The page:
By JOHN LEHNDORFF
(Rocky Mountain News, Aug. 27, 2004) During a 30-year music career spanning her discovery by Gram Parsons to gold-selling solo CDs to shining moments on the O Brother soundtrack, Emmylou Harris has happily basked in the spotlight as a bona fide star.
The thing is, she’d really rather be simply harmonizing.
At the Telluride Bluegrass Festival in June, she asked to be billed as a “special guest,” not as a headliner. She popped onstage repeatedly through the weekend to wrap her signature soprano around the voices of Guy Clark, John Hiatt, Lyle Lovett, Joe Ely, Sam Bush, Tim O’Brien and others.
“It was great because I didn’t have to do my show. I could just sing with my friends. It was a vacation with my daughter. We had a girl’s week,” Harris said, calling from her home in Nashville.
The singer returns to Colorado to harmonize again on Saturday at the Fillmore Auditorium as part of the three-week-long Sweet Harmony Traveling Revue tour.
Joining her are stellar singers, songwriters and musicians Patty Griffin, Gillian Welch, Buddy Miller and David Rawlings.
“It’s an idea we’ve had for a long time. We first talked about it during the Lilith Fair tour. It would be simple – not everybody taking out a band, just sitting in with each other for the night’s fare,” Harris said.
The show is not a country music concert, unless your country music definition is awfully wide and high, but it’s bound to include some country, rock, folk and bluegrass sounds. “It’s great that it’s not prepackaged. The only thing we’ll know for sure is the opening and ending songs.”
Harris is happy to serve as a cheerleader for her friends and Sweet Harmony cohorts, starting with contemporary folkie Patty Griffin.
“Patty writes these extraordinary songs that strip you bare. Then there’s that beautiful voice unlike anyone else’s. I saw her when she was completely unknown. It wasn’t like ‘she’s got potential’; she was there already, complete and intact. There was a kind of stunned silence and a gasp when audiences heard her the first time. It was the shock of discovery,” Harris said.
Harris and Welch (along with Alison Krauss) teamed up for Grammy-winning harmonies on Didn’t Leave Nobody But the Baby on the “O Brother, Where Art Thou?” soundtrack. “I love singing with Gillian. Her songs sound like they were written 100 years ago – they sound traditional,” she said.
The musicians in the Sweet Harmony Traveling Revue will also function as the band for each other.
Harris touts the guitar prowess of David Rawlings and notes that Welch is looking forward to playing the drums. She saves her most effusive praise for Buddy Miller, her longtime accompanist and a member of Spyboy, her sometime band.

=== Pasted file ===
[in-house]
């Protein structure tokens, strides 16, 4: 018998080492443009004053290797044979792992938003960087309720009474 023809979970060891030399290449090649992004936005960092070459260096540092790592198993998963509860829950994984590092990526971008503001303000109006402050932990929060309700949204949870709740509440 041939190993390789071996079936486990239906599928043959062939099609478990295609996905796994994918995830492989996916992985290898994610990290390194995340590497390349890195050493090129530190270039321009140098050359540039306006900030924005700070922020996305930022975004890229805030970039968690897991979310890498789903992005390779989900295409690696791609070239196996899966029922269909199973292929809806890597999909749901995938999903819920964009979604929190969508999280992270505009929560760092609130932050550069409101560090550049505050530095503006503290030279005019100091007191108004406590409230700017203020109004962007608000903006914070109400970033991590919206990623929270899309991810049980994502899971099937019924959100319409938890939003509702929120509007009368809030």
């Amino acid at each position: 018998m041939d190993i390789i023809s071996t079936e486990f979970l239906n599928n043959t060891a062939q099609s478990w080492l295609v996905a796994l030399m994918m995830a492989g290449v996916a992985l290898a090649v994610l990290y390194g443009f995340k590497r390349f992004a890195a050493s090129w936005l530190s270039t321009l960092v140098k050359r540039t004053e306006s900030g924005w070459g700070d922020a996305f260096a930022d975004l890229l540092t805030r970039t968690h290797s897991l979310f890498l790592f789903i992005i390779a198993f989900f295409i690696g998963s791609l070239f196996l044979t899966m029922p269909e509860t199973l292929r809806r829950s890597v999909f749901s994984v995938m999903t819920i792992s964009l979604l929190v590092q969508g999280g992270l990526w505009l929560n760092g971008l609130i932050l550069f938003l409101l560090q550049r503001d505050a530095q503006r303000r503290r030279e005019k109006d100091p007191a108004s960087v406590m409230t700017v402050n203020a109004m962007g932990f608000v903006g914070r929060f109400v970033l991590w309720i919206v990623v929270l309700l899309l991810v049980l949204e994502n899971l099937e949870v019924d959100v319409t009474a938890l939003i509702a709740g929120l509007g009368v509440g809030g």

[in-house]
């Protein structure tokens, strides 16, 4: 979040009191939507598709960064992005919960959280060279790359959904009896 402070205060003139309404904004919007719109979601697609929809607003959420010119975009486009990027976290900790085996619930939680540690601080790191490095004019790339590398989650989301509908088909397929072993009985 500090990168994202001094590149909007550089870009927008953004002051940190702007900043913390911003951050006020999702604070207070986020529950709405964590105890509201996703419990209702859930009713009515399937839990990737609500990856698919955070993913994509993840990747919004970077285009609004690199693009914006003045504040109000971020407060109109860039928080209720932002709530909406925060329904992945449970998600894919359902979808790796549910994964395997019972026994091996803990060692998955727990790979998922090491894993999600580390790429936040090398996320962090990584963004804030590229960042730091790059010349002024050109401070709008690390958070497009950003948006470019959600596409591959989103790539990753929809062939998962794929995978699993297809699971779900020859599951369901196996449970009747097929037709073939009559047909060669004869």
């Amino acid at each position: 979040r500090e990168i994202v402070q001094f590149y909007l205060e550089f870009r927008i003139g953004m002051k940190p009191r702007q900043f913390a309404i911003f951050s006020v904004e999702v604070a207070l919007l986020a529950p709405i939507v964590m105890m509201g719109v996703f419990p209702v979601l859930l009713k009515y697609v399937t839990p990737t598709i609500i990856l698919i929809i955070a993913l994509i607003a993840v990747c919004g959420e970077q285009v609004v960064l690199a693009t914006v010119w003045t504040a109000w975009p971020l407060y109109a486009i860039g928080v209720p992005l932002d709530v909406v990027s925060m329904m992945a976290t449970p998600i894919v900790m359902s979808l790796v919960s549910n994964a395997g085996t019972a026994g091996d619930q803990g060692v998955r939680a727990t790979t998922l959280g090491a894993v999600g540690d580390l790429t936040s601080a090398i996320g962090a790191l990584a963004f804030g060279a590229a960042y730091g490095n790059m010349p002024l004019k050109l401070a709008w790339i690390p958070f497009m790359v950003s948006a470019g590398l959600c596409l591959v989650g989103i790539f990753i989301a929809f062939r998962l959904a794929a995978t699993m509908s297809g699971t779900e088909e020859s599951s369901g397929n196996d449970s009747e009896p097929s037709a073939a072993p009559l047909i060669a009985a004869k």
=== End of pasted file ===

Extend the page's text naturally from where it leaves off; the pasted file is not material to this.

“Buddy is just a monster on guitar but he is the most unassuming person. He plays mandolin, he sings great harmonies and he’s a fine songwriter,” Harris said.
“I get inspired just being around these people. I get pulled back into the music.”
At Saturday’s show, Harris expects to play tunes from all parts of her storied career including some she refers to as “brunette songs.” These included Love Hurts and Boulder to Birmingham, which she recorded when her silver locks were dark brown.
“I still love the brunette songs but I’m trying to accept the fact that I’ve been doing this a long time. I’m happy I have new ones to do, too,” she said.
The “new ones” are largely genre-blurring songs that Harris – best known as an interpreter – wrote herself for recent CDs including Wrecking Ball, Stumble into Grace and Red Dirt Girl.
“Writing songs is very, very hard work. It’s not something I look forward to at all,” Harris said. A rare exception, she said, is Strong Hand (For June), a song featuring harmonies from Linda Ronstadt from Stumble Into Grace.
“I wasn’t planning on writing a song about June (Carter Cash). I heard about her death and the song came to me out of nowhere. It pushed its way into my psyche. I think it was dropped into my life by June,” she said.
In Denver and elsewhere a new generation of honky-tonk and alt-country bands is attracting fans.
Talk to these musicians and they almost always point to Harris and her mentor, late singer-songwriter Gram Parsons, as seminal influences.
Harris sounds pleased, but hasn’t been tuning into her musical progeny.
“I’m not too up on alt-country. I basically just listen to satellite radio. I like the old country station on the network because they play Hank (Williams), Merle (Haggard) and Loretta (Lynn). There’s a mightiness to it,” she said.
Harris, who started out as a coffee house folk singer, finds aural happiness on a satellite folk music station. “They play everyone from Neil Young to the Kingston Trio. You want to be surprised. I’m looking for the left field stuff,” Harris said.